Madness at the Gates of the City
Madness at the Gates of the City
By: Barry Spector
As the post-modern world lurches toward the disasters and bereavements that signal the end of an age, we turn to myth to comprehend the elemental forces that move through our lives, to know who we are, to understand which stories inform our consciousness.
Madness At the Gates of the City, writes Robert Johnson in his introduction, “shows how America regularly re-enacts old patterns that cause us to subvert our goals and miss the deeper meaning in events. But by looking at American history, politics and popular culture through the lenses of Greek mythology, indigenous wisdom and archetypal psychology, the author discovers new hope in very old ways of thinking. This book should appeal to anyone interested in myth, Classics, history, psychology or progressive politics.”
Barry Spector writes about American history and politics from the perspectives of myth, indigenous traditions and archetypal psychology. He is a regular contributor to Jung Journal: Culture & Psyche and the online journal Mythic Passages (www.mythicjourneys.org/guest_spector.html). Many of his essays can be found on his website: www.barryandmayaspector.com.
Spector uses the ancient mythical confrontation of the puritanical and dictatorial King Pentheus of Thebes with his cousin, the god Dionysus — who shows up at the gates of the city with the liberating blessings of madness as a stranger who is no stranger at all — as the paradigm for a devastating psychoanalytical critique of contemporary America’s attitudes towards the imagined outsider. The power of myth is that it is eternal, and Spector not only offers much to contemplate about today’s society, but also new perspectives upon an ancient classic, Euripides’ tragedy of the Bacchants.
—Carl Ruck, Professor of Classics, Boston University, co-author of The Road to Eleusis: Unveiling the Secret of the Mysteries and Persephone’s Quest: Entheogens and the Origins of Religion
Barry Spector’s Madness At The Gates of The City explores how Euripides’ Bacchae, written to warn his late fifth-century Athenian compatriots of the internal destructive forces threatening their beloved city, might help us look more honestly at the false innocence that sustains our illusions about the American dream and prevents our acknowledging its dark underside. Yet, the book ends with a beautifully voiced “story that could be true”: we could lift these repressive blinders, we could learn to hear and heed an archetypal cry for initiation into a way of being in the world that honors the life-giving energies the Greeks called by the name Dionysos.
—Christine Downing, author of The Goddess
Barry Spector’s book is a strikingly imaginative rumination on our society, reaching back into Greek mythology to illuminate the world today. It is a fascinating blend of literature, history and myth, and while we have had many critiques of contemporary America, his is unique in the way it draws upon the Greek gods to examine, with devastating accuracy, our present deities of war and greed. This is truly an original work.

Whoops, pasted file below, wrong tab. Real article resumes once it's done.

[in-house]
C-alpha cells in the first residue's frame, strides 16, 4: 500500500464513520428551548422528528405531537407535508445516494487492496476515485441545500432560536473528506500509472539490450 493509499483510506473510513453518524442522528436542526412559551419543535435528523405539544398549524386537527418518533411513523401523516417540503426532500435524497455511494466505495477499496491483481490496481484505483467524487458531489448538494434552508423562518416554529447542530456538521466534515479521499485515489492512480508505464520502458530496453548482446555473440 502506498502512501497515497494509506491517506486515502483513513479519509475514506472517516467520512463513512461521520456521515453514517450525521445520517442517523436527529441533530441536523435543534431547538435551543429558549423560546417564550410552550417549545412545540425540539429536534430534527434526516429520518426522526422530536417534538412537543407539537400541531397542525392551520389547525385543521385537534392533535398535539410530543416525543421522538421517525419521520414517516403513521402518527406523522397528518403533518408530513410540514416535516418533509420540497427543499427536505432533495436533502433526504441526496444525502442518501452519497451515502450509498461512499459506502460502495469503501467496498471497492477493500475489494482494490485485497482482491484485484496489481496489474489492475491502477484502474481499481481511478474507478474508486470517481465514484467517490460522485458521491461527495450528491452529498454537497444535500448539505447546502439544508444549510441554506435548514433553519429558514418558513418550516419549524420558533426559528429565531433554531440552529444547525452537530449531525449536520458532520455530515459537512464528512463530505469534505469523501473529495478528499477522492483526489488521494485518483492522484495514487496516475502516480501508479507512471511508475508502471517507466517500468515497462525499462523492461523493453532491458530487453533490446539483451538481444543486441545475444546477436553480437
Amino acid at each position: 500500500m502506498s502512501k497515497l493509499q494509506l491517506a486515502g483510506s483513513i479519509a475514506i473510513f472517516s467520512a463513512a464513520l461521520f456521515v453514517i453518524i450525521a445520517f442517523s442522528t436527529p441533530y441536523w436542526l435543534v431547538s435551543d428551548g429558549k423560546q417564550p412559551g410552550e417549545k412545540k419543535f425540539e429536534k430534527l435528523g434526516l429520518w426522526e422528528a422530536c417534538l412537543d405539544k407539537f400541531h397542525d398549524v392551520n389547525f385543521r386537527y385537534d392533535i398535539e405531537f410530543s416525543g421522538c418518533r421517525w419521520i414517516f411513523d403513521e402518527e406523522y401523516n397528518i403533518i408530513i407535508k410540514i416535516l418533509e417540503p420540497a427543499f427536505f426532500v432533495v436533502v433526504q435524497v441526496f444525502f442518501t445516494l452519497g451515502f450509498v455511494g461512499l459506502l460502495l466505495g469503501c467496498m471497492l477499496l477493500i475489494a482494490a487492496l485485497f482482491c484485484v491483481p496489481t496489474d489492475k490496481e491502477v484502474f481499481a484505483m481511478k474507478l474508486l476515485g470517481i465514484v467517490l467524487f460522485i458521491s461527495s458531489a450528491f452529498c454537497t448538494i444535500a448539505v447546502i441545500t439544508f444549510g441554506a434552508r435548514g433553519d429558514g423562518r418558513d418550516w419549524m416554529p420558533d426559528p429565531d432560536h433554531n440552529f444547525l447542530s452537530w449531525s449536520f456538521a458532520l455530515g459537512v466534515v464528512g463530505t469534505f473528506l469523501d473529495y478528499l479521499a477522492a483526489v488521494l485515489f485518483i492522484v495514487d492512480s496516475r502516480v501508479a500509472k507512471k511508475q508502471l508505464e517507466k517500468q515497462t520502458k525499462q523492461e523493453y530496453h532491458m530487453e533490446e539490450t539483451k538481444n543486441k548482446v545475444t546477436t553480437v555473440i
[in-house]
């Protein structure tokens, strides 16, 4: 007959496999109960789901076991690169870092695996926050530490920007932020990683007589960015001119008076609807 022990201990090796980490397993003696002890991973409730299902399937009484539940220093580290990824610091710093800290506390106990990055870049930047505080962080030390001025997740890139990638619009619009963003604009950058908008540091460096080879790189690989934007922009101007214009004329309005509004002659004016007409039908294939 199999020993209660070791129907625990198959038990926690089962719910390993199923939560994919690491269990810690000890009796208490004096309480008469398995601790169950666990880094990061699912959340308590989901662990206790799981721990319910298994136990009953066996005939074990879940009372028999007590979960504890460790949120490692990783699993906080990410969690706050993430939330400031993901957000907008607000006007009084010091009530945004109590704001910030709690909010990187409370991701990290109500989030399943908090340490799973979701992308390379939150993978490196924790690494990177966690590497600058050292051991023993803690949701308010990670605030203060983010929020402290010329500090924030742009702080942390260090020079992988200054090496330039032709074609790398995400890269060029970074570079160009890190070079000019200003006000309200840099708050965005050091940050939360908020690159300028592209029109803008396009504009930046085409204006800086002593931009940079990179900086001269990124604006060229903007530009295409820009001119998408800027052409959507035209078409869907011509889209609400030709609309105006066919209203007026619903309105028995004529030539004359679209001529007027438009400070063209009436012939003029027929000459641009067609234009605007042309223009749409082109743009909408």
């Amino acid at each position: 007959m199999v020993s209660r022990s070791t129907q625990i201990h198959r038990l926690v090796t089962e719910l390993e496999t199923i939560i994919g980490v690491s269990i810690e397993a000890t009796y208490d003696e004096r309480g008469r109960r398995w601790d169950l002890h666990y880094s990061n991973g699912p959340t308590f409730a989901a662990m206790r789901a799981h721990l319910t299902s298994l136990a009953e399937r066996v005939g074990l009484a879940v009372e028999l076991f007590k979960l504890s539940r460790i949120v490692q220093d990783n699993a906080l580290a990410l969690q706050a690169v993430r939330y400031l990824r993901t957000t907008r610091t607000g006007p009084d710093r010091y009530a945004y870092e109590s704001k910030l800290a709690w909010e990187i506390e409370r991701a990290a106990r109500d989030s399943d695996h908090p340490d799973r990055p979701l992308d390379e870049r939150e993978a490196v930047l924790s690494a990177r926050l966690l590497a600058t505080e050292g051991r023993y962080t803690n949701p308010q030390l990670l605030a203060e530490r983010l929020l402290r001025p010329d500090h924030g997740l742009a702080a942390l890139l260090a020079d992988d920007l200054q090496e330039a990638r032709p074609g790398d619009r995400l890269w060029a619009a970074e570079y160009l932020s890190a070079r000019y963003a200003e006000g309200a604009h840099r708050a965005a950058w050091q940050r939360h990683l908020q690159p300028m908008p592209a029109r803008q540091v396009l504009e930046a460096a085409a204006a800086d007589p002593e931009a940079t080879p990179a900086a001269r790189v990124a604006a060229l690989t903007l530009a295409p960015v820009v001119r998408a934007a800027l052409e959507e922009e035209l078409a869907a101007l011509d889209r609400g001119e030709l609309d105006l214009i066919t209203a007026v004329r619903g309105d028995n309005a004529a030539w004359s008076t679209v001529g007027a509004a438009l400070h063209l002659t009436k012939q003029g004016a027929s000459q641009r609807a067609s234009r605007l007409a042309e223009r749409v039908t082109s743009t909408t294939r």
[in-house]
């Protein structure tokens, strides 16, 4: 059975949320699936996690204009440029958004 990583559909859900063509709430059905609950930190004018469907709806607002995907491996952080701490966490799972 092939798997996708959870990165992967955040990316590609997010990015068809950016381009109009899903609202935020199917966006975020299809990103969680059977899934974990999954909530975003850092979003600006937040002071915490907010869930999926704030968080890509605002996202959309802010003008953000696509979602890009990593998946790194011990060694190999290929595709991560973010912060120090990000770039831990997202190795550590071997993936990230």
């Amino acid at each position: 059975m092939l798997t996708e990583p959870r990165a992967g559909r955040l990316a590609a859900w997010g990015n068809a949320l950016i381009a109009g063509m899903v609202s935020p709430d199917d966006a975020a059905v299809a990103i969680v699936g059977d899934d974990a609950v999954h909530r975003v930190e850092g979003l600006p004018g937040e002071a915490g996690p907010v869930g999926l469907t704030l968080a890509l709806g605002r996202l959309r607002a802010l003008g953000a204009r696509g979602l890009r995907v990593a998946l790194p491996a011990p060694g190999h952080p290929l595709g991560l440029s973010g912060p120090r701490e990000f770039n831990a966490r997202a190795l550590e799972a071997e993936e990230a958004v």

—Howard Zinn, author of A People’s History of the United States
Our world lives, loves, suffers and triumphs by myth, often unseen and unconsidered. In the tradition of Carl Jung and Joseph Campbell, Barry Spector makes myths come alive; he helps us in the desperately important task of re-imagining our way.
—Jack Kornfield, author of A Path With Heart
In this disturbing and evocative book, Barry Spector offers us a trenchant commentary on the ignorance, pathos and shadows residing in the American addiction to innocence. Mythologically wise and instructive, the author gives us keys to the hidden kingdom, and the potential to participate in an emerging new and creative story as we once again join forces with the genius inherent in myth and the guidance and warnings that it holds. This is a work that should be read by anyone who wants to make a difference. To respond and become proactive in the mythic tasks that are now upon us, our basic human nature is challenged by Spector to deepen, discover, evolve. We must become mything links.
— Jean Houston, author of A Mythic Life
Madness at the Gates of the City is at once an indictment of America’s obsession with innocence and a treatise on tragedy and myth. Provocative and challenging, it echoes with penetrating ideas and mythic nuances.
—Michael Meade, author of The World Behind the World
Like Freud, Barry Spector has opened a sealed door to the unconscious. Not of an individual, but to a nation. Perhaps Spector would choose “underground,” for this term best reflects the hidden world, consigned to the dungeons of Americana, where the god Dionysus dwells. But Dionysus doesn’t wait below patiently: he escapes a thousand times a day, in music, in dance, in drama, frenzy and myth, sawing through cold brick and the fevered forefront of consciousness. Madness at the Gates of the City: The Myth of American Innocence explores that underworld of national repression and exhumes ancient gods of the Western psyche that were once thought dead and gone to promote the healing balms of balance against the dystopian present of militarism, consumerism, racism and empire. Spector imagines a New America, one at peace with itself, its real self, not its imagined self. Not its Apollonian, paranoid, imperial self. He knows that imagination is often the precursor of lived change, and he wants to be a part of that process, of a new thing being born.
— Mumia Abu-Jamal, author of Jailhouse Lawyers